Fully half of people in Ireland say they are less well off than they were a year ago. 65% of people say they expect to have less disposable income six months from now than they do today.
When asked whether things will be “much better, slightly better, slightly worse, or much worse” in six month’s time compared to how they are today, 46% of people say “much worse” and 38% say “slightly worse”. Only 5% of people say much better.
Those are the main findings of the latest “consumer sentiment” study by Red C research, which was published last week. Ironically, it was published just a few days before yesterday’s report in the Irish Times which said that the Government are to have urgent meetings to decide what to do about the €65billion surplus in public finances that it expects to enjoy between now and 2026. The public may be feeling the squeeze, but the Government has so much cash it now needs urgent meetings to decide what to do with it.
The irony of course is that the Government cannot really spend its surplus to put more money in everyone’s pocket and make us all feel a little better about the country: That’s because injecting billions more cash into the economy would fuel, rather than dampening, the current inflation problem.
But at the same time, the massive surplus combined with the poor consumer sentiment produces a real and existential problem for the Government: They have money, and the public does not. Or at least, the public feels as if that is the case. One of the reasons surpluses are bad – at least in a democracy – is that they create public pressure for more spending, which in turn leads to wasteful and inefficient spending and the temptation to buy votes. The last time Ireland had money to burn, you might recall that the then Taoiseach became very invested in building a new sports stadium that was – at least in the popular imagination – going to be named after him. Politicians and lots of money is a bad combination. They’re generally at their most effective when they’re short of cash and are forced by circumstances to make good decisions rather than popular ones.
Though the red C poll on consumer sentiment is not a political poll, there are clear political implications to be drawn from it: How many people will tell you that they expect to be much worse off in six months time, and that they feel poorer than they did a year ago, and will also tell you that they think the Government is doing a great job? As Bill Clinton’s campaign manager said: It’s the economy, stupid.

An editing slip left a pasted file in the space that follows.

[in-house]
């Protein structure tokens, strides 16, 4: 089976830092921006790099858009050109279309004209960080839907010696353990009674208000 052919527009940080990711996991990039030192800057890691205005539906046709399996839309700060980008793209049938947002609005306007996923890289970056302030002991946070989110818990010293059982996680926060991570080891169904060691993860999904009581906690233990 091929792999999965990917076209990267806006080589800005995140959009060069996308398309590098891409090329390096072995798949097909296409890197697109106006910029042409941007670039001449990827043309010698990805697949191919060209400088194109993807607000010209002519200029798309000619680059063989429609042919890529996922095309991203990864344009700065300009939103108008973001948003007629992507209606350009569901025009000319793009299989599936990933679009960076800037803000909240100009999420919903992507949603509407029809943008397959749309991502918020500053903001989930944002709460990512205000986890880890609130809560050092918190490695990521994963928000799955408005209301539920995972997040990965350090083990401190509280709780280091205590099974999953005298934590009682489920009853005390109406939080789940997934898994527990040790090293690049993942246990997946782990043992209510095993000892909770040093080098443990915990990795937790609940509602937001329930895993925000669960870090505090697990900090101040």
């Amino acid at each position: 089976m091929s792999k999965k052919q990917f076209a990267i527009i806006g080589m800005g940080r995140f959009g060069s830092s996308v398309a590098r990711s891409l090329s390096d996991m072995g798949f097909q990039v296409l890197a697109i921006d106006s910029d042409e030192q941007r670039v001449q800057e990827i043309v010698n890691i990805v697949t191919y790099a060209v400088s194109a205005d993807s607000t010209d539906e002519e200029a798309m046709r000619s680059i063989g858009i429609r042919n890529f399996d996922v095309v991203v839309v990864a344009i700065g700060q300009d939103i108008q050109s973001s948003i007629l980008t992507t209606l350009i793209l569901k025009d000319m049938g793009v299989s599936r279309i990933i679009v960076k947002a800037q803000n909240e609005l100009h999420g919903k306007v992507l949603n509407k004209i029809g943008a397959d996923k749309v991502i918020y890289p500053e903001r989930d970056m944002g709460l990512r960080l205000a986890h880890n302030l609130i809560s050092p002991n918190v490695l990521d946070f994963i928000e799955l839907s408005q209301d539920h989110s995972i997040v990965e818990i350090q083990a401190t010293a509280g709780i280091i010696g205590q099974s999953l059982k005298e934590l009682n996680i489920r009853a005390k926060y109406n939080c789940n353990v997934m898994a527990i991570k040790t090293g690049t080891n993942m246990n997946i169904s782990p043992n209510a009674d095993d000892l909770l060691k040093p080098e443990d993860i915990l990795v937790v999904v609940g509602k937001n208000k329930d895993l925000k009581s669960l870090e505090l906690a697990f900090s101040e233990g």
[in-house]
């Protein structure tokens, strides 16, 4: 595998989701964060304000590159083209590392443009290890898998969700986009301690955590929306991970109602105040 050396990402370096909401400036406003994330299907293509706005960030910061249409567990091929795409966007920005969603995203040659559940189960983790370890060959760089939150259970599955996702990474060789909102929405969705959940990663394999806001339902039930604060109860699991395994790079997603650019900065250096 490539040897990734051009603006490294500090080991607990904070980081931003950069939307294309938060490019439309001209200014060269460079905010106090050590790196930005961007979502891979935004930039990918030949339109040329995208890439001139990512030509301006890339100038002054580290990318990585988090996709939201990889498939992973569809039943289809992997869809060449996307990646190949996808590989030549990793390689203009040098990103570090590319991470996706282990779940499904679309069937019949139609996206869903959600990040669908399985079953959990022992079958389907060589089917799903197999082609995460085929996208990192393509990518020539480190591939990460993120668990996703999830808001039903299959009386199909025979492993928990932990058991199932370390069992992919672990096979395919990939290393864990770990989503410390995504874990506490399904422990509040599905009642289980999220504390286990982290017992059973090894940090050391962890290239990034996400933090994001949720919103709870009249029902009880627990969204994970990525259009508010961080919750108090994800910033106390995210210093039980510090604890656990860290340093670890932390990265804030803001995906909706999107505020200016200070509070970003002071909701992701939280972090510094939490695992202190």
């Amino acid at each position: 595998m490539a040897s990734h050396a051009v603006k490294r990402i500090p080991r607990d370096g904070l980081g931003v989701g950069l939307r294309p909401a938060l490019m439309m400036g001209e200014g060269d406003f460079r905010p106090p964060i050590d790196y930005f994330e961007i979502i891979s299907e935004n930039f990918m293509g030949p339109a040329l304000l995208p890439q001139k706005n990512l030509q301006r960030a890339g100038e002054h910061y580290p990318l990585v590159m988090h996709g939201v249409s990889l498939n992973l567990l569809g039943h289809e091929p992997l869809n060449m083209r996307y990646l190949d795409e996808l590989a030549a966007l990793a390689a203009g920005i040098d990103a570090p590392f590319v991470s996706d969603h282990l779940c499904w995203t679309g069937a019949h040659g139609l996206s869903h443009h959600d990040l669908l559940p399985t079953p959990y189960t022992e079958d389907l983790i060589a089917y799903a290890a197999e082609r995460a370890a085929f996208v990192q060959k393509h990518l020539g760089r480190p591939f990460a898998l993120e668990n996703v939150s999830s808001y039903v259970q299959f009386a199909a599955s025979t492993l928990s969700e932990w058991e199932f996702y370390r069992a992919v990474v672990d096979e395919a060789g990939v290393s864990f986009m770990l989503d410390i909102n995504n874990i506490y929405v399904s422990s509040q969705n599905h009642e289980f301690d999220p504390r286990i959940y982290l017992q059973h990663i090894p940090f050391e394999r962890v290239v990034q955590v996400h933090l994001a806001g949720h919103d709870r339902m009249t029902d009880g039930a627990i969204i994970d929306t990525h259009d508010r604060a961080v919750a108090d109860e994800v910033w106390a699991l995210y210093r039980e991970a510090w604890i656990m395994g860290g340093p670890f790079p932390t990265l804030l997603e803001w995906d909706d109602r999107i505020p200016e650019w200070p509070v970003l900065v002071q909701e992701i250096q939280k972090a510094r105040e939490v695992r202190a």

And on that front things are going to get worse, because Ireland effectively has two economies. On the one hand, there’s the big multinational sector which is delivering the bumper corporate tax revenues. But the problem is that much of that cash is being earned from operations outside of Ireland, and passed through here on its way to the USA, where we take our slice. That sector does not reflect the state of the domestic economy.
On the other hand, there’s the story I wrote about yesterday, where immigration alone will cost the Irish tourist sector over a billion euros this year in lost revenue due to lost hotel rooms. Inflation is dampening domestic consumer spending. Any time when the public expect to be worse off in six months tends also to be a time when the public reduce their spending on things like eating out or new furniture: All in all, be glad if you don’t own a restaurant in Ireland this summer.
But what can be done? The answer is very little, for now. The tourist economy probably cannot be saved this year, even if the immigration policy radically shifted tomorrow: Tourist bookings have long lead ins. Public spending, as mentioned above, only risks making the problem worse. The Government and Sinn Fein’s present preoccupation with mortgage interest relief is interesting, but would actually run entirely contrary to the economic policy of the ECB: The European Central Bank wants your mortgage to soar, which is why they are increasing interest rates. The whole idea is to force you to cut back on spending in order to reduce inflation. A mortgage interest relief program would essentially amount to the Government going to war with the central bank with two entirely conflicting economic policies.
Ireland commemorates 50 years in the EU this month. Much of that will comprise ballyhooing and cheering and slapping on the back. But the fact is this: Our economic policy is largely set in Frankfurt, and the Government has little choice but to go along with it. The truth is that they have piles of money, and precious little that they can do with it aside from setting it aside for pensions, or paying down our debt. That’s the big cost of EU membership that nobody mentions.